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Cantor Royal Rockman, 95, ‘musically brilliant’ with a deep intellect
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Cantor Royal Rockman, 95, ‘musically brilliant’ with a deep intellect

Cantor Royal Rockman
Cantor Royal Rockman

Cantor Royal Rockman is remembered as a man whose knowledge of the world around him was matched by his kindness and devotion to Jewish life.

Rockman died April 23, 2019. He was 95.

He served for 36 years as cantor of the former Temple Beth Ahm — which later became Temple Ohev Shalom — in Colonia. The synagogue merged with Congregation Neve Shalom in Metuchen about 13 years ago.

“My father was always a very positive influence on my life, and I have tried to emulate many things I learned from him,” said his son Bruce, cantor at Congregation B’nai Tikvah in North Brunswick. 

Royal Rockman continued to sing with family and friends long after his retirementin the late 1990’s, and passed along his passion for Jewish music to Bruce.

“We had a great relationship and we collaborated a great deal,” Bruce told NJJN. “We had the opportunity to share melodies. He was a great teacher, mentor, and cantor. He always encouraged me to be kind and forgiving — the word he would use is magnanimous — to be gentle and forever growing and caring. My mother and father will forever be an inspiration and I will always honor their good names with the work I do.”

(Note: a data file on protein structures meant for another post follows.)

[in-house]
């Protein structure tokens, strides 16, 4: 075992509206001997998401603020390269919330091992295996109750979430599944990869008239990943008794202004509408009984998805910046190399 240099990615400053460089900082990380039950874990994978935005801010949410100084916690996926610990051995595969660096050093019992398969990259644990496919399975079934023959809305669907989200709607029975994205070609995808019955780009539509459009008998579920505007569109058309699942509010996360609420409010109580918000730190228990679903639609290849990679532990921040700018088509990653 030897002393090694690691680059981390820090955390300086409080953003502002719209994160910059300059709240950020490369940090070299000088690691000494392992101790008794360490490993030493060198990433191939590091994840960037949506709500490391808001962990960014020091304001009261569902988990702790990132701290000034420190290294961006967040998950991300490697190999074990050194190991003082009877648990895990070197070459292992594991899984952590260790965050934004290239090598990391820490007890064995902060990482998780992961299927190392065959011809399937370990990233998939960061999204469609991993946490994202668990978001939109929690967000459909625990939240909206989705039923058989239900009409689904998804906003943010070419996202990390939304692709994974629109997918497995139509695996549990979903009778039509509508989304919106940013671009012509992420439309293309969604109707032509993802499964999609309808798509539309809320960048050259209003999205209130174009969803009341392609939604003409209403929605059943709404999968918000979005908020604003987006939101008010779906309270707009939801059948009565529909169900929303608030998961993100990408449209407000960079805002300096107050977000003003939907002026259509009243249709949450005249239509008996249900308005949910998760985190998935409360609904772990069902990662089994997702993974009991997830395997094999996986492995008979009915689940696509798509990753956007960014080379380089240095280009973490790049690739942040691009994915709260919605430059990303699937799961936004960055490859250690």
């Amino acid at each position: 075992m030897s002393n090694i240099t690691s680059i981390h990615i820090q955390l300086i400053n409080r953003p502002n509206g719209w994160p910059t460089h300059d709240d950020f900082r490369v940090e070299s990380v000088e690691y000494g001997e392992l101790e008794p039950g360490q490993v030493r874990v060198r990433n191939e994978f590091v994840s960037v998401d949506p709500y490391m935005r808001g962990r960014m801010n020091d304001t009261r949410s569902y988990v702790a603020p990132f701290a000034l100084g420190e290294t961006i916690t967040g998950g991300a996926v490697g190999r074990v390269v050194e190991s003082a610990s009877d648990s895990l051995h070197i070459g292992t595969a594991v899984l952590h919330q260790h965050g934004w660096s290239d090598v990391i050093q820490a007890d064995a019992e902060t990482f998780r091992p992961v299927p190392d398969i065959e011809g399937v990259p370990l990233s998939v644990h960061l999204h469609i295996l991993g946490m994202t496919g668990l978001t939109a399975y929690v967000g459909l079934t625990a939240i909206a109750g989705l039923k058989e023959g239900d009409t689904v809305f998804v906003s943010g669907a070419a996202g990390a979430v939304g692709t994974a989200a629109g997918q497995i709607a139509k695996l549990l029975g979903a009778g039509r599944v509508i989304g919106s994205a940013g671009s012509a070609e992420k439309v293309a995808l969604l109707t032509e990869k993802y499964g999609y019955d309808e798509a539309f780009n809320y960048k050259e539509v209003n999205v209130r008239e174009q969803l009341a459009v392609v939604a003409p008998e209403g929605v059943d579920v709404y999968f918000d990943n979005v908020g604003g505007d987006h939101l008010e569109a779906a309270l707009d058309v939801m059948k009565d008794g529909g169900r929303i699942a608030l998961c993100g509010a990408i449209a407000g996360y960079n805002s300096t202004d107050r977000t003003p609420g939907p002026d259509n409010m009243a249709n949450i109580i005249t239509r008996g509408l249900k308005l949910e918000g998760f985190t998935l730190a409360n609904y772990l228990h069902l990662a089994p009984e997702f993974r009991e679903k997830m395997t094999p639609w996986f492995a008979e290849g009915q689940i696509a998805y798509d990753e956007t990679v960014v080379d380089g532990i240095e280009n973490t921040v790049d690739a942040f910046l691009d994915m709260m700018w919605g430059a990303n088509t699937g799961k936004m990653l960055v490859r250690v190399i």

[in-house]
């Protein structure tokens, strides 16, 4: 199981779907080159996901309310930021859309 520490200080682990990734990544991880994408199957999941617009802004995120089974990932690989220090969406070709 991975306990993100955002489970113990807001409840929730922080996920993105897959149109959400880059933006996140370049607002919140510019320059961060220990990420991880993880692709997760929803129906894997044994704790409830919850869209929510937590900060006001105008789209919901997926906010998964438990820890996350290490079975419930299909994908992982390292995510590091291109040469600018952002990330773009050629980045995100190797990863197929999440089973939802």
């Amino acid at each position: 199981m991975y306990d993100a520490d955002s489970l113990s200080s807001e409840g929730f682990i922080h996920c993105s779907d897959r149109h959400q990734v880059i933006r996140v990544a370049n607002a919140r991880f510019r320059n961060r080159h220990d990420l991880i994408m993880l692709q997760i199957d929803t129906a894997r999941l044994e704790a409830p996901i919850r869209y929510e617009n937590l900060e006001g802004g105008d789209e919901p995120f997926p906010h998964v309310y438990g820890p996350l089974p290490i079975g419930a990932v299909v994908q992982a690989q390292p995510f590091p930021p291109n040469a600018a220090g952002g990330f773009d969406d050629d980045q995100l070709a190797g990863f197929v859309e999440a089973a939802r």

Adam Glinn, the director of development at the Jewish Community Center of Middlesex County in Edison, grew up in the Colonia synagogue and his family was friends with the Rockmans. Rockman was one of the officiants at Glinn’s wedding.

“What was wonderful about Cantor Rockman was that whenever you were with him he gave you all his attention and concern no matter what was going on in his life and made you feel like you were the most important person in the world,” Glinn told NJJN.

Rockman was born in Carteret, May 23, 1923, the youngest of Mamie and Leo Rockman’s five children. He lived in Metuchen for many years, and later in North Brunswick, Monroe, and Freehold.

Friends and family recalled his passion for books, politics, religion, and food.

“We could talk about anything in the world from Jewish theology to sports,” said Glinn. “That was the kind of person he was. There were two books he gave me by Rabbi [Abraham J.] Twerski that I still have and read today.”

Those books, presented to Glinn when he became Ohev Shalom president, are “Growing Each Day” and “Living Each Day,” which Glinn said provide anecdotes and life lessons from scripture.

“He was not only musically brilliant, but a person of diverse interests, experiences, and knowledge,” he said. “When we held his retirement dinner, I spoke and said that few people had a presence like he did. When he walked into a room people were drawn to him because of his kindness, welcoming nature, and the way he made you feel important.”   

Rockman was married to the late Bashe Bears Rockman for 49 years and the late Dove Miller Rockman for 20 years.

In addition to son Bruce (Stacey) of North Brunswick, he is survived by children Spencer (Audrey) of Edison; Ron (Sharon) of Scotch Plains; and Pamela (Neil) of Pikesville, Md.; nine grandchildren; and six great-grandchildren.

Funeral services were held April 24.

drubin@njjewishnews.com

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